Last month Dodgers right-hander Chad Billingsley had to stop his minor-league rehab assignment for Tommy John surgery due to a setback, but he returned to the mound yesterday by throwing a simulated game.
Steve Dilbeck of the Los Angeles Times reports that Billingsley will throw at least one more simulated game before trying another minor-league rehab stint, but he generally seemed pleased with how things are going:
My arm is feeling really good right now and I’m real happy the way it responded. It’s not throbbing or anything like that. It wasn’t really fatigued after throwing 30 pitches, so it’s definitely responding very well right now.
Billingsley hasn’t been healthy and effective since 2012, but before the elbow problems he was a very effective mid-rotation starter for the Dodgers with a 3.66 ERA in 1,163 innings from 2006-2012. Because of that success Billingsley understandably wants to return to the majors as a starter, saying: “If they had some other thing [in mind], why would I be doing multiple innings?”
However, right now there’s no clear spot for him in a Dodgers rotation that includes Clayton Kershaw, Zack Greinke, Dan Haren, Hyun-Jin Ryu, and Josh Beckett.
Padres first baseman Wil Myers hit an RBI single off of Nick Pivetta in the bottom of the fourth inning of Wednesday afternoon’s game, giving his team a 1-0 lead. He then proceeded to steal second base, then third base, and finally home on a double-steal, scoring the Padres’ second run.
Per CSN Philly’s Marshall Harris, it’s the first time a player has stolen all three bases in the same inning since Marlins second baseman Dee Gordon in 2011. Indeed, on July 1 that year, Gordon stole all three bases against Angels pitcher Bobby Cassevah.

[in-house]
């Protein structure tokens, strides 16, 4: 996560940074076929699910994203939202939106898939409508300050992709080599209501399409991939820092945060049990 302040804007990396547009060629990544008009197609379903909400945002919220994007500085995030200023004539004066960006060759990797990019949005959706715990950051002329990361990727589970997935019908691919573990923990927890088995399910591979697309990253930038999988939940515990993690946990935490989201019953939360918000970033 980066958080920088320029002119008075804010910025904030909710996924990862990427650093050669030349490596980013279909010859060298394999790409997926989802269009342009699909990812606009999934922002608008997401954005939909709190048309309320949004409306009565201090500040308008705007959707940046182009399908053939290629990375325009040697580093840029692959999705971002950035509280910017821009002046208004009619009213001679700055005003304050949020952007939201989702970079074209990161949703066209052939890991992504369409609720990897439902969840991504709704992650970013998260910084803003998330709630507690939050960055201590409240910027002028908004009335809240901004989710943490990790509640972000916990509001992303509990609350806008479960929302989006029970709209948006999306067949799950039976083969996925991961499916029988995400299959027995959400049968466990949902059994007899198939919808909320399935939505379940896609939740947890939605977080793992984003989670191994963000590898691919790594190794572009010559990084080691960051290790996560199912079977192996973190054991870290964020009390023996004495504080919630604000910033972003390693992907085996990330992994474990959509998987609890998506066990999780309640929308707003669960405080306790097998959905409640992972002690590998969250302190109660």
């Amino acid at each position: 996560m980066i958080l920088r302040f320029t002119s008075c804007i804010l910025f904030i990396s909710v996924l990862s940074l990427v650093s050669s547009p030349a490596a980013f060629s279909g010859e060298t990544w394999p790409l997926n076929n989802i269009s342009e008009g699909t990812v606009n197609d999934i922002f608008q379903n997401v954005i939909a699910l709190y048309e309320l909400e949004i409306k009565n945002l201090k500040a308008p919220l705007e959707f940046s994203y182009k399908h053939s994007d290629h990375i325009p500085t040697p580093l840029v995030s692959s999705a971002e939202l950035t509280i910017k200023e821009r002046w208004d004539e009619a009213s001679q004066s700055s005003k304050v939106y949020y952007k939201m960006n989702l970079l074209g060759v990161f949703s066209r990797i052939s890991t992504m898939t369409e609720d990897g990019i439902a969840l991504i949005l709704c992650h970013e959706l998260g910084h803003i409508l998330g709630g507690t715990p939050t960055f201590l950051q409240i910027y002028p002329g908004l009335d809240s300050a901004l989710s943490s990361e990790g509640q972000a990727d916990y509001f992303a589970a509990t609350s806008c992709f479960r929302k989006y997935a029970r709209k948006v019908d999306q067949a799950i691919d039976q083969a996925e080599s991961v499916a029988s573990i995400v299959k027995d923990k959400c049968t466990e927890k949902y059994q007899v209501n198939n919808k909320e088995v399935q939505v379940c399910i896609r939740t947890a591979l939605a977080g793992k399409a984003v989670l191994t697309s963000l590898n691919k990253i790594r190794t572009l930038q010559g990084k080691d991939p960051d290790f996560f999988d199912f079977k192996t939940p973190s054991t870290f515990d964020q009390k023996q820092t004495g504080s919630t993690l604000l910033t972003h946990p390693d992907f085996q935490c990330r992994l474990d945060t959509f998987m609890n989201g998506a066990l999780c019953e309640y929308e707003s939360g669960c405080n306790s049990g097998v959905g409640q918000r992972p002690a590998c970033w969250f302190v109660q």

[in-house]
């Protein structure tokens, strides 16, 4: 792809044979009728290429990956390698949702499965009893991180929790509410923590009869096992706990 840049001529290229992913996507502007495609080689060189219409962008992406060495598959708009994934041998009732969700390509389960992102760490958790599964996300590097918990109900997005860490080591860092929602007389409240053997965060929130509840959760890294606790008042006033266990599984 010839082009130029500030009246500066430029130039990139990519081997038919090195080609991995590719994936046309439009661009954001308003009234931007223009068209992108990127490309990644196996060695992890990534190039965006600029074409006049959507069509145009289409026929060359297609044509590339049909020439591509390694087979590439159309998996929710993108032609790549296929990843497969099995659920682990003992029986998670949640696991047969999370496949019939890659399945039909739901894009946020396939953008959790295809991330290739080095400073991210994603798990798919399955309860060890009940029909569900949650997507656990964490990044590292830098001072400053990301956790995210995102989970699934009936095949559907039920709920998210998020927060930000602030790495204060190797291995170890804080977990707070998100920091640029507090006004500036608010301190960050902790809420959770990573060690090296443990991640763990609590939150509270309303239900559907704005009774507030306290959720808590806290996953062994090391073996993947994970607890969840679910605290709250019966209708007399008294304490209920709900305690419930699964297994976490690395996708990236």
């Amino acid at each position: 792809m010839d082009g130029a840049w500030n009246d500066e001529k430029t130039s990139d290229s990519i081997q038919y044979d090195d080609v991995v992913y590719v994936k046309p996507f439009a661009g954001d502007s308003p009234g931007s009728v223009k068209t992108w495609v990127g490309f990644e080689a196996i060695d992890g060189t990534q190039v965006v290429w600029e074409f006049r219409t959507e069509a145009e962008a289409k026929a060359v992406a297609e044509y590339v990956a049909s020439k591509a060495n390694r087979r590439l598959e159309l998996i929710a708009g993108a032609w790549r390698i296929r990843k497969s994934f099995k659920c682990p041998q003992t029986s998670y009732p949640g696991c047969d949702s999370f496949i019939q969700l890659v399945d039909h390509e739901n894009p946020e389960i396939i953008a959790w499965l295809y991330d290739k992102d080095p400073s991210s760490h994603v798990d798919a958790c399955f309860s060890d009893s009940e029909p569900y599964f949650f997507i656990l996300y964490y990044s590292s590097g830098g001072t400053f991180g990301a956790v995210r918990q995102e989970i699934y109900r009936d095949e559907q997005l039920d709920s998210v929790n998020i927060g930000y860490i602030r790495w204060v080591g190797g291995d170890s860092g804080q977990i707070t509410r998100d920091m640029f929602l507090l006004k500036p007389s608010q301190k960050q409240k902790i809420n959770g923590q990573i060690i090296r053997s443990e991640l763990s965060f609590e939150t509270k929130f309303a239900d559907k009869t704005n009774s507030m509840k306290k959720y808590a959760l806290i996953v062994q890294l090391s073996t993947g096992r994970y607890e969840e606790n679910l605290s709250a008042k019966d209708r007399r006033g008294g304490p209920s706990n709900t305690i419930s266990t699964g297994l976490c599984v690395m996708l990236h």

Myers is currently batting .238/.322/.459 with 24 home runs, 59 RBI, 61 runs scored, and 14 stolen bases in 491 plate appearances this season.
Jon Morosi hears that the Marlins are “willing to engage with other teams” on a possible Giancarlo Stanton trade.
As we noted yesterday, Stanton has cleared revocable waivers, so he’s eligible to be dealt to any club. The price for Stanton is likely to be high given that he’s enjoying a career year, batting .285/.376/.646 with a league-leading 44 home runs and 94 RBI in 116 games this season. He’s also, obviously, the cornerstone of the franchise.
You also have to assume that anyone looking to acquire Stanton would want the Marlins to chip in money on his $285 million contract. If not, someone might’ve simply claimed him on waivers with the hope that the Marlins would simply let him walk, right? Which suggests that any negotiation over Stanton would be a long and difficult one. It might also involve Stanton agreeing to restructure his deal, which currently gives him an opt-out after the 2020 season. That would likely involve the MLBPA as well, which just makes it all the more complicated.
I think it’s a long shot that the Marlins would trade Stanton in-season, but it’s not hard to imagine him being traded this winter.